Japan launches first Arab space mission to Mars

Japan launches first Arab space mission to Mars

Japan launches first Arab space mission to Mars

The Emirates Mars Mission, the first interplanetary mission undertaken by an Arab nation, is one its way to the Red Planet following a successful launch in the early hours of Monday morning (South African time).

The liftoff of the Mars orbiter named Amal, or Hope, from Japan marked the start of a rush to fly to Earth's neighbour that includes attempts by China and the United States. The timing of the missions has been coordinated to coincide with the period where Earth and Mars are nearest.

Hope carries three instruments: a camera, infrared spectrometer and ultraviolet spectrometer.

Omran Sharaf, project director of Emirates Mars Mission, said in a Twitter video message Sunday: "The Emirates' Mars mission is a message of hope to the Arab youth".

The UAE Hope probe was launched aboard a H-IIA rocket on its way to Mars at 21:58 UTC on July 19. The US, the only country that has sent previous missions to Mars, plans its Perseverance mission on July 30.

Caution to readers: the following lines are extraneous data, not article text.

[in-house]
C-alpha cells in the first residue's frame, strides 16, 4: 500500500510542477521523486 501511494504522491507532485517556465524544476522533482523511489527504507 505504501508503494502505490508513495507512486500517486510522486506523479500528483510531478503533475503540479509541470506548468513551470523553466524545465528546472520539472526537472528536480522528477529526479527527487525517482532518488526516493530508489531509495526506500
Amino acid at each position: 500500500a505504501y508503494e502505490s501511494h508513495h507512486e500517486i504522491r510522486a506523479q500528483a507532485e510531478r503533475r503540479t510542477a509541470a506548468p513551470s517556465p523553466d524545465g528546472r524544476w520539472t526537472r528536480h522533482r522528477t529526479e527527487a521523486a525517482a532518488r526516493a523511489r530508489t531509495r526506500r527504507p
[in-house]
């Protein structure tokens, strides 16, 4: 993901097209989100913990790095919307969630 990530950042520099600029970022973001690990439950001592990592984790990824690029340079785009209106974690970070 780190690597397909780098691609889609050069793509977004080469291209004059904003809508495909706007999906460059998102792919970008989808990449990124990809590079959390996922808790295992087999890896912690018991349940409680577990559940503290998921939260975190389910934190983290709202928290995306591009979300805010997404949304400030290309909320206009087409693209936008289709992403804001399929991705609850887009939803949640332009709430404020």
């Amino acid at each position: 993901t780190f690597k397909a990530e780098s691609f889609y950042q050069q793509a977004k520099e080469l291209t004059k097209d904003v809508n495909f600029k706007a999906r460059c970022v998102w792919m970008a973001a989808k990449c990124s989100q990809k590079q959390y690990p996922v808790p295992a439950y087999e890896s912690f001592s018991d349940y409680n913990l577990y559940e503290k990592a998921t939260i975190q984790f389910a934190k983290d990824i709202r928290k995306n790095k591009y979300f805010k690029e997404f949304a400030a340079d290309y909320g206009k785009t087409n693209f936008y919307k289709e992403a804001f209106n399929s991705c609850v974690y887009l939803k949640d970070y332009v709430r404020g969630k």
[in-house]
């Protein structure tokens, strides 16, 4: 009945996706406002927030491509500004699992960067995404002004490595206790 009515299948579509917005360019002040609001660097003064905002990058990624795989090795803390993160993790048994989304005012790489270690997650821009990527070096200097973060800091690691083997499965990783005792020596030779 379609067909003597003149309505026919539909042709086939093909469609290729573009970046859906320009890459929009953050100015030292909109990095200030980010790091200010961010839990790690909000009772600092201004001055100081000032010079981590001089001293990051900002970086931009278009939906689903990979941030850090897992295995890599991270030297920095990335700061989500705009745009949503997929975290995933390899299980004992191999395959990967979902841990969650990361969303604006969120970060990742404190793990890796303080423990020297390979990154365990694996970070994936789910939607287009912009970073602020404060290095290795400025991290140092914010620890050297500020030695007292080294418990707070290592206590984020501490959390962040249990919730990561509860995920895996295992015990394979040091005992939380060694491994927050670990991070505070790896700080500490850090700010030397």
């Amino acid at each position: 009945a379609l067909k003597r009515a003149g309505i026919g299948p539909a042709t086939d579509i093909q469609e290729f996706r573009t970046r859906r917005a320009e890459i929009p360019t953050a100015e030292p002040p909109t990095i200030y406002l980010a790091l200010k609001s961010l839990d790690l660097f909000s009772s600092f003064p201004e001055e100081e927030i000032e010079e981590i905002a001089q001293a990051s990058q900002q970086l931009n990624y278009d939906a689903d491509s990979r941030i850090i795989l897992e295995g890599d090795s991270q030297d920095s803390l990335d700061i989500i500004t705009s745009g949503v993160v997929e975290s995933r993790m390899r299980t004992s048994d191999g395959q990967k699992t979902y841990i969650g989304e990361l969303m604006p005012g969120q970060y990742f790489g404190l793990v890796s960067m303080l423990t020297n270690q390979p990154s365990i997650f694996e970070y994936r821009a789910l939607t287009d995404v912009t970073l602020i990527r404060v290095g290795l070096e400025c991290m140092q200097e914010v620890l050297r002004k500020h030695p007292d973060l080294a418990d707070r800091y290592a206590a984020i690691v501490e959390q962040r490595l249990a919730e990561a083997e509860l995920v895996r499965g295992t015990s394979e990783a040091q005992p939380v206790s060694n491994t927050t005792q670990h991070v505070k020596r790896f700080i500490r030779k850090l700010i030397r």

"It's like a three-way race to Mars this year and the UAE is headed to be the first country to reach Mars before USA and China", Ahmad Belhoul Al Falasi, Chairman of the UAE Space Agency, was quoted as saying by the Gulf News.

The UAE already has nine functioning satellites in Earth orbit, with plans to launch another eight in coming years. He spent over a week at the International Space Station last fall. It has also set a goal to build a human colony on Mars by 2117.

This has seen Emirati engineers from the Mohammed bin Rashid Space Centre working with partners around the world to develop the UAE's spacecraft design, engineering and manufacturing capabilities.

Seeing the probe blasting off was "an indescribable feeling", said Sarah Al-Amiri, the UAE Mars mission's deputy project manager.

"As citizens and residents we are proud to be part of this visionary and innovative era of the UAE's growth". With the mission, UAE hopes to contribute to the study of the Martian atmosphere by mapping daily and seasonal changes of key gases that are thought to quickly escape to space. NASA's Curiosity rover has been exploring Mars since 2012.

Unlike the two other Mars ventures scheduled for this year, it will not land on the Red Planet, but instead orbit it for a whole Martian year, or 687 days. After its liftoff from Tanegashima Space Center in Southern Japan, the probe was deployed successfully into a low Earth parking orbit.

There are now eight active missions exploring Mars; some orbit the planet and some have landed on its surface.

July is set to be a busy month for Mars-bound launches.

Japan has its own Mars mission planned in 2024.

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